• People at the conference, but who aren’t presenting: your favourite researcher or patient advocate might not be presenting, but they might still be there. Why not sit down with them and ask them about their current work? 

You can also think more strategically about what’s happening at your charity, and how you can support that. Consider this: hundreds of people connected to your cause are going to be in the same room for the next couple of days. Researchers you fund, big-name researchers who you never get to meet in person, healthcare professionals, and maybe patients too. Use this opportunity wisely!

The content you might be able to gather at a conference could include:

  • Thank you videos from your researchers to supporters. This could be general, targeted for a specific donor, or related for a specific event (e.g. thanking your London Marathon runners).
  • Decent photos of your researchers to use at a later date, or ‘stock photography’ of workshop sessions (if appropriate and with permission). Or even photos for a mass participation fancy dress day you’ve got coming up – be that Christmas jumpers, silly hats, or feather boas. 
  • Quick quotes from your funded researchers as to why other researchers should apply to your next grant funding round
  • Marketing materials e.g. good quotes from researchers or patients about why research is so important.

How do we plan this?

“Yikes Richard, this seems like a lot!”. Ok, I’ll admit it does. But hopefully, you get my point – conferences can be so much more than reporting back session by session.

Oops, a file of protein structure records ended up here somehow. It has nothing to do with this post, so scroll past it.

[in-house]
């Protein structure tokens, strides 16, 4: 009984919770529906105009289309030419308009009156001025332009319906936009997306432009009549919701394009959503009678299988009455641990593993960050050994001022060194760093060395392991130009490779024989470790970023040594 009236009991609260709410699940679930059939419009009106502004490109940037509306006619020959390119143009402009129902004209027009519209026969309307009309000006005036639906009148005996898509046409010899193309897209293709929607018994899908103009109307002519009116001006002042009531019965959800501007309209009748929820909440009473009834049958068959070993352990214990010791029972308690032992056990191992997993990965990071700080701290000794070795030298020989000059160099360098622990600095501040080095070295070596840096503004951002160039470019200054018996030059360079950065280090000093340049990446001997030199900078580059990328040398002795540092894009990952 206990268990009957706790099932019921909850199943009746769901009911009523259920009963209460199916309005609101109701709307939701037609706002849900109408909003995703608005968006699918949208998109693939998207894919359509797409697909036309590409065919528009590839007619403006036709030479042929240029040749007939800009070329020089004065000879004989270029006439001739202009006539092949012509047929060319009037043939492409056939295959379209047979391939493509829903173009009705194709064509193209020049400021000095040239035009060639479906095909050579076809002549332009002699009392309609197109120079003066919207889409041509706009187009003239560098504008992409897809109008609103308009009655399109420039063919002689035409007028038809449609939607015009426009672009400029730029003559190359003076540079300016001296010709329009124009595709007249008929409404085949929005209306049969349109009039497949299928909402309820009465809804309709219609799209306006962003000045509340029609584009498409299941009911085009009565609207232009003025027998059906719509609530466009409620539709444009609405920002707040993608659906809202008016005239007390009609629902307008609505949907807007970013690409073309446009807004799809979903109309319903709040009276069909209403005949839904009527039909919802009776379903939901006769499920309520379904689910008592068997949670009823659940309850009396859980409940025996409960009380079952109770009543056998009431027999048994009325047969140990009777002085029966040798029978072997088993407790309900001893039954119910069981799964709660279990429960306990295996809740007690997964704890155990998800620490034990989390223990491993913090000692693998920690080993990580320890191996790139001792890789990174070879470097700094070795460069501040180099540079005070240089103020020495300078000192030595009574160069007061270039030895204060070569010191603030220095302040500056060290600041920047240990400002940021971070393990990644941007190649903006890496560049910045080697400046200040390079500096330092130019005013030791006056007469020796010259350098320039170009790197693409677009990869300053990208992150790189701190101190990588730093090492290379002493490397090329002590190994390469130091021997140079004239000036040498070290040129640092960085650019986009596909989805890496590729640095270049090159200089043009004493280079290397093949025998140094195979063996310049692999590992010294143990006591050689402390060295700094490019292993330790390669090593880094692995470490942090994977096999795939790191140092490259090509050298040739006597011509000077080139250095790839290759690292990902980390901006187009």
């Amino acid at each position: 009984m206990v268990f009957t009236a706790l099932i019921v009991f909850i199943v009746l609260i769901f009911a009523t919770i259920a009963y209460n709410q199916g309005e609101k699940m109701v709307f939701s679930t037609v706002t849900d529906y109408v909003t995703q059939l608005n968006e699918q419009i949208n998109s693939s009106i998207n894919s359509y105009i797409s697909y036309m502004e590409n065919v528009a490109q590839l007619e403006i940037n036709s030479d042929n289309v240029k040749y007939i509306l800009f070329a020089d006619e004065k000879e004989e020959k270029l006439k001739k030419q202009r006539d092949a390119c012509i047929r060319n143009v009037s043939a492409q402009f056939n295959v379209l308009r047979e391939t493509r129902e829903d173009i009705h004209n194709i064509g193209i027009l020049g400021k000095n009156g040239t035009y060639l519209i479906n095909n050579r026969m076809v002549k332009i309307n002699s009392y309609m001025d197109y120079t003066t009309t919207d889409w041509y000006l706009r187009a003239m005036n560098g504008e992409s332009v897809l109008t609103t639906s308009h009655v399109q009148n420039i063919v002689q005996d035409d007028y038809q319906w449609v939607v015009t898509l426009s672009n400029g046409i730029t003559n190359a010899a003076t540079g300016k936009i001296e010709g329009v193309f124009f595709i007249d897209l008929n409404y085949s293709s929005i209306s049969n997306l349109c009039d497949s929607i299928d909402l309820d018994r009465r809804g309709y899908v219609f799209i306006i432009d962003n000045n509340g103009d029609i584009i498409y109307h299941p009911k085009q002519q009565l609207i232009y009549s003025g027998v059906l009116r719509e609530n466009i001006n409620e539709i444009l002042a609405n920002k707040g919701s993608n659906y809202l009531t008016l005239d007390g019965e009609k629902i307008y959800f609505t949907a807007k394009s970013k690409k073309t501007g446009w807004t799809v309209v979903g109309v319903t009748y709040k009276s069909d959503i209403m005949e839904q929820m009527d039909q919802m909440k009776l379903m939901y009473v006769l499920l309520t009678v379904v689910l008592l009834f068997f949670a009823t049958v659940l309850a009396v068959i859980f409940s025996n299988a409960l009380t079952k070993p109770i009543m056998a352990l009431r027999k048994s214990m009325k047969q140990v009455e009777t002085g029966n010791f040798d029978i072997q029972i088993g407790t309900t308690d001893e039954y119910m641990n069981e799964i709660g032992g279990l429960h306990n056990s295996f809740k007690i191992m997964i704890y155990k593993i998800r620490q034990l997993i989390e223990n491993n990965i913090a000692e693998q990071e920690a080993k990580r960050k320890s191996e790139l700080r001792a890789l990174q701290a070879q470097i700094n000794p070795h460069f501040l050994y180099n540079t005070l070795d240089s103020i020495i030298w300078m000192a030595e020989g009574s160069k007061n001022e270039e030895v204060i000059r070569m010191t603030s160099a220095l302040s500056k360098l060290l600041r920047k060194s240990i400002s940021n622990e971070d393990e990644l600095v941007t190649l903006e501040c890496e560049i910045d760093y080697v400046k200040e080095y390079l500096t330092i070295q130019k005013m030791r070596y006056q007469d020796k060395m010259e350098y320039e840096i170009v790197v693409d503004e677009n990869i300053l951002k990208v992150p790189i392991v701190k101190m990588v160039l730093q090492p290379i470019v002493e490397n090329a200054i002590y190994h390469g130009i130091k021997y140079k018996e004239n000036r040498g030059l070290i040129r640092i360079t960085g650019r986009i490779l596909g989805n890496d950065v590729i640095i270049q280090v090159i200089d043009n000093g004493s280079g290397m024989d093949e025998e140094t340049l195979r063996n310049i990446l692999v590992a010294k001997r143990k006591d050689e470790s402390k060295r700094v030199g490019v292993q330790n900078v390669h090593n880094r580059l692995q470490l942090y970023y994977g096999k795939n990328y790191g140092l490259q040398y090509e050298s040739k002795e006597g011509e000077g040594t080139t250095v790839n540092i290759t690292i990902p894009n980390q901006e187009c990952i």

Here are a few starting points to help you plan get into the Content Mindset and execute this strategy.

Before the conference

two people with laptops and a pad of paper

What’s being presented?

  • News stuff: try and find out what (if anything) is being press-released by the conference, or anything you expect will hit the headlines. Prepare comments in advance if you can. Accept that you might have to do this on the fly, and work with PR colleagues to come up with a plan
  • Non-news stuff: Have a look through the programme. What talks look interesting, and definitely worth going to? (Accept you might not identify everything beforehand.)

Who is attending the conference?

  • Your funded researchers – whether they are presenting or not.  
  • Other researchers that you aren’t connected to (e.g. big-name international researchers you’d love to meet)
  • Lay people you’d like to meet, such as patient advocates or supporters

Book in time

  • Related to the news stuff (i.e. things are being press-released) – do you need to book in time with the featured researchers? (The press release will usually explain how to do this).  
  • If there are people you need to speak to, book time in advance – don’t count on bumping into them!
  • Even if there’s no one you specifically want to meet, consider a ‘social’ event – take some people out for a coffee, a drink or dinner.